Within the Vygotskian view of sociocultural theory, the activities in which individuals engage in and through which their cognition is transformed are held to have historical and cultural geneses (e.g. Cole, 1998; Rogoff, 1990; Scribner, 1985). These accounts refer to four lines of development or sources comprising the: (i) phylogenetic – the evolving history of the human species; (ii) sociocultural – development which reflects particular cultural need; (iii) microgenetic development – the moment-by-moment problem-solving which occurs through individuals’ engagement with the social world; and (v) ontogenetic development – the evolving base of individuals’ socially constructed knowledge as a product of their life histories. However, these levels need to be augmented by a consideration of the contributions of situations and situational factors.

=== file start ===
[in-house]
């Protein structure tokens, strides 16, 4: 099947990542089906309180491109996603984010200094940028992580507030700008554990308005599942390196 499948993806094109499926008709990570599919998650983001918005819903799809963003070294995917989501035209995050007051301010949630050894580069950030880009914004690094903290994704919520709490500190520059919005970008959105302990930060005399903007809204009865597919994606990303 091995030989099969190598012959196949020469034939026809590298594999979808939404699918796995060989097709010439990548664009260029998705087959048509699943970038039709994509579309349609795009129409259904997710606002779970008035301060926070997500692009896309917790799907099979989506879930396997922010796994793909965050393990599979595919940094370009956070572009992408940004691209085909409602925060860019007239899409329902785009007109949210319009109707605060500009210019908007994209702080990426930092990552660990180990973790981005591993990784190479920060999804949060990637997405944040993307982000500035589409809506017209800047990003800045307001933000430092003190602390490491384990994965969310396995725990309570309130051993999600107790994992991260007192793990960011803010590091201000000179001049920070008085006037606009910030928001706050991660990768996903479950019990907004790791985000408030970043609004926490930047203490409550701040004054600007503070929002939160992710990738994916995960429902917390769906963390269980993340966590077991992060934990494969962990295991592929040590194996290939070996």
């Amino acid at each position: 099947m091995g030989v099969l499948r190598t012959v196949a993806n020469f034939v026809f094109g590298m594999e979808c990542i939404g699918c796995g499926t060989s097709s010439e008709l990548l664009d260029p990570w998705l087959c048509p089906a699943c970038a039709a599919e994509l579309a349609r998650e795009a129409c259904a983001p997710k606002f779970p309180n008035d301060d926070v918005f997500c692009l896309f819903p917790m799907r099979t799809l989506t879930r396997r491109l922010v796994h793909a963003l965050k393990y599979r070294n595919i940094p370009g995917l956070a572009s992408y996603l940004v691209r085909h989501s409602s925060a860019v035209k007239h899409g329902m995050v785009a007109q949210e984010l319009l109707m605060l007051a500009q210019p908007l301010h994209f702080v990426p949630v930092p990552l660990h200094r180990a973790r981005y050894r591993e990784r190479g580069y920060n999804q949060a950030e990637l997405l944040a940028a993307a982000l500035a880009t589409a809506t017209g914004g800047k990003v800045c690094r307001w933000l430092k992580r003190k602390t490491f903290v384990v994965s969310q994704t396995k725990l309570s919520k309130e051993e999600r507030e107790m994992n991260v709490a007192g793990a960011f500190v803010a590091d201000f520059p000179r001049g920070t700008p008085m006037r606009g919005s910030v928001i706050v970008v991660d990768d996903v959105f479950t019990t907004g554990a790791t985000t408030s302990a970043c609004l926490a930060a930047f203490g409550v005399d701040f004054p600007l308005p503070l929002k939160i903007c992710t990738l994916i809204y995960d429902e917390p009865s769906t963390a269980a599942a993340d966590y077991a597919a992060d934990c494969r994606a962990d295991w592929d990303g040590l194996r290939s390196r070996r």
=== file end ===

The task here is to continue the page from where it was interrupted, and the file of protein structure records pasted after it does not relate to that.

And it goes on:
Figure 1 aims to depict the reciprocal relations between social practice and ontogenetic development. It depicts how the historical and cultural geneses in the form of sociocultural practice and situationally-constituted factors shape the goal-directed activities with which individuals engage. It also identifies micro-genetic actions as source of cognitive change. These actions occur at the intersection between the social contributions (the social experience) and the ontogenetic development (the cognitive experience). In doing so, the Figure 1 proposes a tentative view of how individuals’ thinking and acting is mediated reciprocally through microgenetic actions by engagement in socially constituted activities that are historically, culturally and situationally shaped, on the one hand, and socially derived ontogenies on the other. As with ontogenetic development, these sociocultural practice and situational factors are not fixed, they are in constant transformation, as are their relations.